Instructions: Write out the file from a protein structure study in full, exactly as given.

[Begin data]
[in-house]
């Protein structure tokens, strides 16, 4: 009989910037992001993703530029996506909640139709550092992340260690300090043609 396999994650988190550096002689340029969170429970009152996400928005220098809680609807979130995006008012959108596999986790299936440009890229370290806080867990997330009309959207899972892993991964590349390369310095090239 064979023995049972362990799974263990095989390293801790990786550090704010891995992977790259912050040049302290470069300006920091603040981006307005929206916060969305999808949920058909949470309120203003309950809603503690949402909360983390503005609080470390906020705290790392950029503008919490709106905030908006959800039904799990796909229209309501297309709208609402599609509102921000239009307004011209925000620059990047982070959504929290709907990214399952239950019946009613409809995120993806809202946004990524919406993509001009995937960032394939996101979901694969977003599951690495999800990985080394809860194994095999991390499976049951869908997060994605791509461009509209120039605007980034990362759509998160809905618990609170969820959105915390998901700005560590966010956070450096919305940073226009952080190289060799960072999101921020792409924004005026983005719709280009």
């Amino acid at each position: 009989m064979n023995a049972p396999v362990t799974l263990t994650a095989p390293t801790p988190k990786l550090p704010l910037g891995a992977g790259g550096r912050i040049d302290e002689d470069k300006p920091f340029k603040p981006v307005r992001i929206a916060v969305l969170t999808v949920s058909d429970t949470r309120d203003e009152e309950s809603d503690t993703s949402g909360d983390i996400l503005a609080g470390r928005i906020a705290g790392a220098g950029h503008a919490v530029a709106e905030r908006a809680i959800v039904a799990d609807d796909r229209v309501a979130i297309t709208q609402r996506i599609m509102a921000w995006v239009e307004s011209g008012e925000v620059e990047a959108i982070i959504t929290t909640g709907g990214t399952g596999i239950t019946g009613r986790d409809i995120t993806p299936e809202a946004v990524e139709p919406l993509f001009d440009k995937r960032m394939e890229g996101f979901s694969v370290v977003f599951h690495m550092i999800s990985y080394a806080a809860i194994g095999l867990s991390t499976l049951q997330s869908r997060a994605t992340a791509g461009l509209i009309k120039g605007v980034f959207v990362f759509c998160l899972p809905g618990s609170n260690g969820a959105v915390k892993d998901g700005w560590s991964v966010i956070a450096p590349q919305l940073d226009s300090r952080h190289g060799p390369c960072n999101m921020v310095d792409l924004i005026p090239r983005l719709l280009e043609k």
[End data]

[in-house]
């Protein structure tokens, strides 16, 4: 009989910037992001993703530029996506909640139709550092992340260690300090043609 396999994650988190550096002689340029969170429970009152996400928005220098809680609807979130995006008012959108596999986790299936440009890229370290806080867990997330009309959207899972892993991964590349390369310095090239 064979023995049972362990799974263990095989390293801790990786550090704010891995992977790259912050040049302290470069300006920091603040981006307005929206916060969305999808949920058909949470309120203003309950809603503690949402909360983390503005609080470390906020705290790392950029503008919490709106905030908006959800039904799990796909229209309501297309709208609402599609509102921000239009307004011209925000620059990047982070959504929290709907990214399952239950019946009613409809995120993806809202946004990524919406993509001009995937960032394939996101979901694969977003599951690495999800990985080394809860194994095999991390499976049951869908997060994605791509461009509209120039605007980034990362759509998160809905618990609170969820959105915390998901700005560590966010956070450096919305940073226009952080190289060799960072999101921020792409924004005026983005719709280009």
């Amino acid at each position: 009989m064979n023995a049972p396999v362990t799974l263990t994650a095989p390293t801790p988190k990786l550090p704010l910037g891995a992977g790259g550096r912050i040049d302290e002689d470069k300006p920091f340029k603040p981006v307005r992001i929206a916060v969305l969170t999808v949920s058909d429970t949470r309120d203003e009152e309950s809603d503690t993703s949402g909360d983390i996400l503005a609080g470390r928005i906020a705290g790392a220098g950029h503008a919490v530029a709106e905030r908006a809680i959800v039904a799990d609807d796909r229209v309501a979130i297309t709208q609402r996506i599609m509102a921000w995006v239009e307004s011209g008012e925000v620059e990047a959108i982070i959504t929290t909640g709907g990214t399952g596999i239950t019946g009613r986790d409809i995120t993806p299936e809202a946004v990524e139709p919406l993509f001009d440009k995937r960032m394939e890229g996101f979901s694969v370290v977003f599951h690495m550092i999800s990985y080394a806080a809860i194994g095999l867990s991390t499976l049951q997330s869908r997060a994605t992340a791509g461009l509209i009309k120039g605007v980034f959207v990362f759509c998160l899972p809905g618990s609170n260690g969820a959105v915390k892993d998901g700005w560590s991964v966010i956070a450096p590349q919305l940073d226009s300090r952080h190289g060799p390369c960072n999101m921020v310095d792409l924004i005026p090239r983005l719709l280009e043609k």